photo courtesy Bruce Alber

We all benefit from Washington's working forests

Washington soil grows more than just food crops. The Evergreen State is famous for its coniferous trees. Foresters manage our working forests to keep them healthy. Beautiful landscapes, clean lakes and streams, tree-covered hills, habitat for wildlife, fresh air and opportunities for lots of outdoor recreation are just some of the value Washington gets from private, managed forests.

Products made from trees are essential to our lives

On average, each American uses three pounds of wood products per day. This demand for wood is why the forest products industry in Washington is the third largest manufacturing sector in the state.

Holding carbon for a better climate

Excessive carbon dioxide in the atmosphere can contribute to problematic global temperature changes. Half the dry weight of wood is carbon taken out of the atmosphere and stored by trees. This captured carbon helps moderate climate change and makes wood very strong. Wood can be used in a nearly endless variety of ways that keeps this captured carbon out of the environment.  Learn how trees store carbon.
photo courtesy of Oregon Forest Institute
Beautiful, multi-story, urban buildings are being built from wood. Check it out and become a Facebook friend of tall wood buildings.

Wood harvested in Washington is grown sustainably. On average, for every tree cut about three more are planted

 For decades, the owners of private forestland have been deeply invested in the future. Today nearly all of the logs that go to market are from second and third-growth trees. These trees were planted right after logging. Each year forest landowners in Washington plant an average of 52 million tree seedlings in areas that have been harvested.This practice means Washington won't run out of trees that we need for making wood products.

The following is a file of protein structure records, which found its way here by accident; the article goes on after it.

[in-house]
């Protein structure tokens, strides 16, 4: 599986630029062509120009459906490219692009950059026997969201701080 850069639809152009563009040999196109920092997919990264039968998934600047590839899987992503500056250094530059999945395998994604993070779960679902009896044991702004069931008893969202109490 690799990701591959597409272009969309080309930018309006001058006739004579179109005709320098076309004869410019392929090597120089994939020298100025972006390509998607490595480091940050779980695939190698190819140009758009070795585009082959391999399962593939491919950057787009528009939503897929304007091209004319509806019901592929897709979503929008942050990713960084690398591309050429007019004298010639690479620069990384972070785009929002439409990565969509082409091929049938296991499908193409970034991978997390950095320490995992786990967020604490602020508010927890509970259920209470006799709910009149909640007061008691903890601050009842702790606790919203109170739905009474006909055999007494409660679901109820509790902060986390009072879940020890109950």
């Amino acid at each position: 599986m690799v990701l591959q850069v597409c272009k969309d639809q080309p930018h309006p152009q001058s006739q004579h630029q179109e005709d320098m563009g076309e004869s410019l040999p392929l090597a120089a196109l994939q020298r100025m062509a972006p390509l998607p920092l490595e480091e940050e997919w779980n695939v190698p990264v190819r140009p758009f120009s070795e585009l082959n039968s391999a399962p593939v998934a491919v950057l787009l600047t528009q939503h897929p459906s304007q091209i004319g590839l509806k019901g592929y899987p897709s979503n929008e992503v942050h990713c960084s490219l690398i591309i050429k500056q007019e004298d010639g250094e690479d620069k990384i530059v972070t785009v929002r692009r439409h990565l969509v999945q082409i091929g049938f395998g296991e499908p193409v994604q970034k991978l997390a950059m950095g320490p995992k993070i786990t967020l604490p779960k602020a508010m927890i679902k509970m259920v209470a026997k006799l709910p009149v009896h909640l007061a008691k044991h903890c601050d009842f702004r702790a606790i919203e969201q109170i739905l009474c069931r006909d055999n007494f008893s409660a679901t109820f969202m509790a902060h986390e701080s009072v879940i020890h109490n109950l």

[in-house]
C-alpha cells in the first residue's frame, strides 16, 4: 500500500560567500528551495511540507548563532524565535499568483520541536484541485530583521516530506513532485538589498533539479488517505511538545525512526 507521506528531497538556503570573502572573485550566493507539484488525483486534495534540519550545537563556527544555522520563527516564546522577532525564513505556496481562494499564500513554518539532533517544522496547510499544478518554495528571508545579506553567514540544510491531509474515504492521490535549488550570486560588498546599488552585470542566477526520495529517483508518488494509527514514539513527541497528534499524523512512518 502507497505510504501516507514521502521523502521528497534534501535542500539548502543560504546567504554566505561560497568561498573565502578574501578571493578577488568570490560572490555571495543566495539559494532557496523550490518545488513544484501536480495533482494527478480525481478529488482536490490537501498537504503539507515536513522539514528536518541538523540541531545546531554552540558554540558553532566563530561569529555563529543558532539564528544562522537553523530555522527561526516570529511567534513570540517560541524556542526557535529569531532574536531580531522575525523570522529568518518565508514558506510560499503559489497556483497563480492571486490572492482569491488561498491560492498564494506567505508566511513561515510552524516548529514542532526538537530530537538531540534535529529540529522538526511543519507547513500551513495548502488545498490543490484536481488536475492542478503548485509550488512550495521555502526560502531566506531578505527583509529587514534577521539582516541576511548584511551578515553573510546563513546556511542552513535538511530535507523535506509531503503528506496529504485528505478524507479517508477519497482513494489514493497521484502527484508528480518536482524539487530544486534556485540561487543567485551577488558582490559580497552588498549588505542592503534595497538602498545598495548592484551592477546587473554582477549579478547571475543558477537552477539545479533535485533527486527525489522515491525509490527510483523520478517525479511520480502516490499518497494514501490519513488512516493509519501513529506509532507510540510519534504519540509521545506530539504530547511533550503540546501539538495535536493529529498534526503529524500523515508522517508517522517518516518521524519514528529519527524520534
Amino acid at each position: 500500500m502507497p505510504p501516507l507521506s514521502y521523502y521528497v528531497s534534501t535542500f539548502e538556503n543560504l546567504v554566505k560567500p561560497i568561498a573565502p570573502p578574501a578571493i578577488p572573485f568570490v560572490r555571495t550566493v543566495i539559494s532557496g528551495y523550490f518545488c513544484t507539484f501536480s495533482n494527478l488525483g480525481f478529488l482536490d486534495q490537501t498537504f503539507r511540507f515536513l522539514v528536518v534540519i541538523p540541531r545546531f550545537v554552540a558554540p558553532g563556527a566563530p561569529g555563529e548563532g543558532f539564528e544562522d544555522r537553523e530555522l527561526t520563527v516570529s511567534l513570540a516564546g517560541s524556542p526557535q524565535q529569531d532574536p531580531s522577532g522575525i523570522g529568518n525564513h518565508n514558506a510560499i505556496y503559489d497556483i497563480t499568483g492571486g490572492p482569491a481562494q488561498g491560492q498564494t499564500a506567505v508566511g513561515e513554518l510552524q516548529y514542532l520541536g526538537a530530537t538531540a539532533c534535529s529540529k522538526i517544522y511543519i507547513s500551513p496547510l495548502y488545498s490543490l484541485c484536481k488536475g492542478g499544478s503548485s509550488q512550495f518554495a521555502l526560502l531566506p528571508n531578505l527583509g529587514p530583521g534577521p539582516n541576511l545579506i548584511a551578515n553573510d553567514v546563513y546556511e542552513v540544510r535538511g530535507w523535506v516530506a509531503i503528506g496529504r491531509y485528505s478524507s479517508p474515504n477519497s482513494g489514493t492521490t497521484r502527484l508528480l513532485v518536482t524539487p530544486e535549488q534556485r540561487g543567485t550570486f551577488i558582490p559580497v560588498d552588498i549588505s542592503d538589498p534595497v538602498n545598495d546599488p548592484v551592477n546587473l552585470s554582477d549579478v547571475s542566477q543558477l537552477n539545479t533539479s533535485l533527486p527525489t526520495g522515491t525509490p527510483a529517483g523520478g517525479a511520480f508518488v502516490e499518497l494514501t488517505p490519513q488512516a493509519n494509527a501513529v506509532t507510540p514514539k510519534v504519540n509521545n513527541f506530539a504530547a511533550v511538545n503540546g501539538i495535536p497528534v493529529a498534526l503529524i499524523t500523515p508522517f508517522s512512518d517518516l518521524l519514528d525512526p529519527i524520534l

Managed forests safeguard the water quality of Washington’s streams and rivers

Washington foresters helped write the Forest and Fish Law to ensure cool clean water, improved forest roads and the protection of steep slopes. As of 2013, more than 5600 barriers to fish in forest watersheds had been removed on nearly 3900 miles of streams flowing through timberlands.

Wildlife habitat is just one of many functions of a working forest

Washington's timber companies recognize fish and wildlife have needs that depend on the forest. Private forest landowners routinely collaborate with federal, state and local governments, Native tribes, communities and other forest stakeholders. They use the latest science-based research to provide a quality environment for birds, mammals and fish.

Under Washington State law, when a forest is harvested, new baby trees must be replanted

Young trees are vulnerable to competition from invasive species, faster growing species and browse by animals.  Foresters must protect these young trees so they get off to a good start.  Undesirable plants compete with trees for light and water.  Foresters must control these plants so they don't shade out the young trees.